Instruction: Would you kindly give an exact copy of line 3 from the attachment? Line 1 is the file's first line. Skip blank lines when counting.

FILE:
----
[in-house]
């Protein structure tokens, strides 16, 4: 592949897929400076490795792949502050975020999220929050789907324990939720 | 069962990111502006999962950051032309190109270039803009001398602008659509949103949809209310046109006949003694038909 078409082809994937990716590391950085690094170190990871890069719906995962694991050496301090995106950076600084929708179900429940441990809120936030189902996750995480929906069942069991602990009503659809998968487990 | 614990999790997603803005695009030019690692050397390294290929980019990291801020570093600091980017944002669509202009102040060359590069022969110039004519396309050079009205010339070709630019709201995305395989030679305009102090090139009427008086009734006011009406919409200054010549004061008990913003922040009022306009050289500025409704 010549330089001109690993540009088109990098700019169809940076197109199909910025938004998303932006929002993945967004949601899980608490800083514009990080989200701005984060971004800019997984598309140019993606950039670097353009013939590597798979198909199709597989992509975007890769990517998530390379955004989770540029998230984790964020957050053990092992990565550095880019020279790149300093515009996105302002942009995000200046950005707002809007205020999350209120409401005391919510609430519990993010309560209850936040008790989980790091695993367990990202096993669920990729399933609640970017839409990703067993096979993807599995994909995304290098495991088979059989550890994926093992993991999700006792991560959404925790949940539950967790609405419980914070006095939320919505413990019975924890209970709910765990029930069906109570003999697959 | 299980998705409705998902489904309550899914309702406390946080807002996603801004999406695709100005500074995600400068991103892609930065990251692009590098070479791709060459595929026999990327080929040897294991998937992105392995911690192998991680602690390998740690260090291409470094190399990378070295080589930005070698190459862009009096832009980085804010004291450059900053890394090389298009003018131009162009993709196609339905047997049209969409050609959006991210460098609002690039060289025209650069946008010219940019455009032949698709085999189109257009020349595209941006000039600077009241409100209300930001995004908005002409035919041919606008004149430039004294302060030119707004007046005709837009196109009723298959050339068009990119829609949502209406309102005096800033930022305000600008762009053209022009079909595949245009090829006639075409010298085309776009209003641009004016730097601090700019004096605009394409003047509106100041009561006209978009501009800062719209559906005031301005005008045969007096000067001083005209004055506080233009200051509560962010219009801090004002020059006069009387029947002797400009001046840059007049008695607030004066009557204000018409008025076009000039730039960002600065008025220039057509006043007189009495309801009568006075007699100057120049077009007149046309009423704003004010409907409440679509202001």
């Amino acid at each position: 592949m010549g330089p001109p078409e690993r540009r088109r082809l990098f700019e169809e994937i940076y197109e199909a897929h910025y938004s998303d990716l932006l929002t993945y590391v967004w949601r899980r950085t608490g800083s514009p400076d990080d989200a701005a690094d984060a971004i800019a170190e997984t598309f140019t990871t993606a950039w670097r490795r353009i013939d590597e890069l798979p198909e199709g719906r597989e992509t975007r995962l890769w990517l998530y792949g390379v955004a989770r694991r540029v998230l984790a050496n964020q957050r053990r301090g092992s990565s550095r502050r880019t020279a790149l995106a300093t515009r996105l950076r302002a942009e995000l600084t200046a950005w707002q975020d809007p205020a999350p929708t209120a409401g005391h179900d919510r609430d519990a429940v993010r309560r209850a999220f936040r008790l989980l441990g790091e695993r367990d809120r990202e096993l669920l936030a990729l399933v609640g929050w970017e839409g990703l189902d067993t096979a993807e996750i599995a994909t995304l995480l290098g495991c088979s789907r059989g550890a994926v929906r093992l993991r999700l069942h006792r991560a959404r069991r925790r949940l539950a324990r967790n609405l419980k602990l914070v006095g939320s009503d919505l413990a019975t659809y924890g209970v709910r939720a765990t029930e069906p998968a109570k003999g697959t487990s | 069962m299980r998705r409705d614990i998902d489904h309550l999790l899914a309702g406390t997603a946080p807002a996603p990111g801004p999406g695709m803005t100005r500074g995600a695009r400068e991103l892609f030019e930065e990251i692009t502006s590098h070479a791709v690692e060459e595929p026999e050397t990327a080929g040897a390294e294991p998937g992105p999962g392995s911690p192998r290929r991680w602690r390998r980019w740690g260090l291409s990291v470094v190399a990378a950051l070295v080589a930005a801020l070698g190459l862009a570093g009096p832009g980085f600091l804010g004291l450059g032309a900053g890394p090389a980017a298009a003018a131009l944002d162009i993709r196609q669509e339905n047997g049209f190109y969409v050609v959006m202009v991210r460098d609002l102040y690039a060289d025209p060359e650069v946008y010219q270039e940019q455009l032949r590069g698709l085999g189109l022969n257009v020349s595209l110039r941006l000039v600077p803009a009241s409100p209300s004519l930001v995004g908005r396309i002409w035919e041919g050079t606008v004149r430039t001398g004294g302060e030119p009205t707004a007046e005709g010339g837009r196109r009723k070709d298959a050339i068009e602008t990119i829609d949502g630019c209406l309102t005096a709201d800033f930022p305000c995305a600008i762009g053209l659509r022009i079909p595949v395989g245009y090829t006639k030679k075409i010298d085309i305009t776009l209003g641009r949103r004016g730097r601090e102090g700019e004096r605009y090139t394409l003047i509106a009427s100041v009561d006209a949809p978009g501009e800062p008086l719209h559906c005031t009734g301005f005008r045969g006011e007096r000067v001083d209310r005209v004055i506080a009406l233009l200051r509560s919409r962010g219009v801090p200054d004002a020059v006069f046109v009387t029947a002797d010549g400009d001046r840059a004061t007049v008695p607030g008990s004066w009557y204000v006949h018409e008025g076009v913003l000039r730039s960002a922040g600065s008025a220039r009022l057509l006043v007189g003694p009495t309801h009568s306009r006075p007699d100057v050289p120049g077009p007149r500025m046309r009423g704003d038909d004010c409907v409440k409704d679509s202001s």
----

């Amino acid at each position: 592949m010549g330089p001109p078409e690993r540009r088109r082809l990098f700019e169809e994937i940076y197109e199909a897929h910025y938004s998303d990716l932006l929002t993945y590391v967004w949601r899980r950085t608490g800083s514009p400076d990080d989200a701005a690094d984060a971004i800019a170190e997984t598309f140019t990871t993606a950039w670097r490795r353009i013939d590597e890069l798979p198909e199709g719906r597989e992509t975007r995962l890769w990517l998530y792949g390379v955004a989770r694991r540029v998230l984790a050496n964020q957050r053990r301090g092992s990565s550095r502050r880019t020279a790149l995106a300093t515009r996105l950076r302002a942009e995000l600084t200046a950005w707002q975020d809007p205020a999350p929708t209120a409401g005391h179900d919510r609430d519990a429940v993010r309560r209850a999220f936040r008790l989980l441990g790091e695993r367990d809120r990202e096993l669920l936030a990729l399933v609640g929050w970017e839409g990703l189902d067993t096979a993807e996750i599995a994909t995304l995480l290098g495991c088979s789907r059989g550890a994926v929906r093992l993991r999700l069942h006792r991560a959404r069991r925790r949940l539950a324990r967790n609405l419980k602990l914070v006095g939320s009503d919505l413990a019975t659809y924890g209970v709910r939720a765990t029930e069906p998968a109570k003999g697959t487990s | 069962m299980r998705r409705d614990i998902d489904h309550l999790l899914a309702g406390t997603a946080p807002a996603p990111g801004p999406g695709m803005t100005r500074g995600a695009r400068e991103l892609f030019e930065e990251i692009t502006s590098h070479a791709v690692e060459e595929p026999e050397t990327a080929g040897a390294e294991p998937g992105p999962g392995s911690p192998r290929r991680w602690r390998r980019w740690g260090l291409s990291v470094v190399a990378a950051l070295v080589a930005a801020l070698g190459l862009a570093g009096p832009g980085f600091l804010g004291l450059g032309a900053g890394p090389a980017a298009a003018a131009l944002d162009i993709r196609q669509e339905n047997g049209f190109y969409v050609v959006m202009v991210r460098d609002l102040y690039a060289d025209p060359e650069v946008y010219q270039e940019q455009l032949r590069g698709l085999g189109l022969n257009v020349s595209l110039r941006l000039v600077p803009a009241s409100p209300s004519l930001v995004g908005r396309i002409w035919e041919g050079t606008v004149r430039t001398g004294g302060e030119p009205t707004a007046e005709g010339g837009r196109r009723k070709d298959a050339i068009e602008t990119i829609d949502g630019c209406l309102t005096a709201d800033f930022p305000c995305a600008i762009g053209l659509r022009i079909p595949v395989g245009y090829t006639k030679k075409i010298d085309i305009t776009l209003g641009r949103r004016g730097r601090e102090g700019e004096r605009y090139t394409l003047i509106a009427s100041v009561d006209a949809p978009g501009e800062p008086l719209h559906c005031t009734g301005f005008r045969g006011e007096r000067v001083d209310r005209v004055i506080a009406l233009l200051r509560s919409r962010g219009v801090p200054d004002a020059v006069f046109v009387t029947a002797d010549g400009d001046r840059a004061t007049v008695p607030g008990s004066w009557y204000v006949h018409e008025g076009v913003l000039r730039s960002a922040g600065s008025a220039r009022l057509l006043v007189g003694p009495t309801h009568s306009r006075p007699d100057v050289p120049g077009p007149r500025m046309r009423g704003d038909d004010c409907v409440k409704d679509s202001s």